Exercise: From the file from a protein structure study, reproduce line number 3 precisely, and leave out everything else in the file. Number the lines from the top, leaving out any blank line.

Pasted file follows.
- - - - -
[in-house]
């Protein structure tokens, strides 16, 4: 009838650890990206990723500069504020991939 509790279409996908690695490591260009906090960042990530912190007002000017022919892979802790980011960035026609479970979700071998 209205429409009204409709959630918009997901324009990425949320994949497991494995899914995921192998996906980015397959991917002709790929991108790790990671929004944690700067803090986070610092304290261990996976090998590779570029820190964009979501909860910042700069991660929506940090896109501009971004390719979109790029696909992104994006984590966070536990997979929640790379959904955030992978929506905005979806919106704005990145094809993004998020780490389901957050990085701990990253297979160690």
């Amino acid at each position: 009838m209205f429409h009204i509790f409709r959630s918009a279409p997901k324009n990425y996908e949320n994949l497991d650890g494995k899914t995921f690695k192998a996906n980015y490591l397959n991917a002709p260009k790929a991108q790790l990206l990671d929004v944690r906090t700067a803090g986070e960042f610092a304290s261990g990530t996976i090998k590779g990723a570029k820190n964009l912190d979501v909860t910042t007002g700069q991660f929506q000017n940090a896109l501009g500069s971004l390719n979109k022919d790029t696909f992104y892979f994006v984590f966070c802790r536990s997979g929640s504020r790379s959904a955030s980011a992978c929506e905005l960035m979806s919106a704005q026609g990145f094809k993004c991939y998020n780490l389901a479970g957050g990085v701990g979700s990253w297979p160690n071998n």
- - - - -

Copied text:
């Amino acid at each position: 009838m209205f429409h009204i509790f409709r959630s918009a279409p997901k324009n990425y996908e949320n994949l497991d650890g494995k899914t995921f690695k192998a996906n980015y490591l397959n991917a002709p260009k790929a991108q790790l990206l990671d929004v944690r906090t700067a803090g986070e960042f610092a304290s261990g990530t996976i090998k590779g990723a570029k820190n964009l912190d979501v909860t910042t007002g700069q991660f929506q000017n940090a896109l501009g500069s971004l390719n979109k022919d790029t696909f992104y892979f994006v984590f966070c802790r536990s997979g929640s504020r790379s959904a955030s980011a992978c929506e905005l960035m979806s919106a704005q026609g990145f094809k993004c991939y998020n780490l389901a479970g957050g990085v701990g979700s990253w297979p160690n071998n």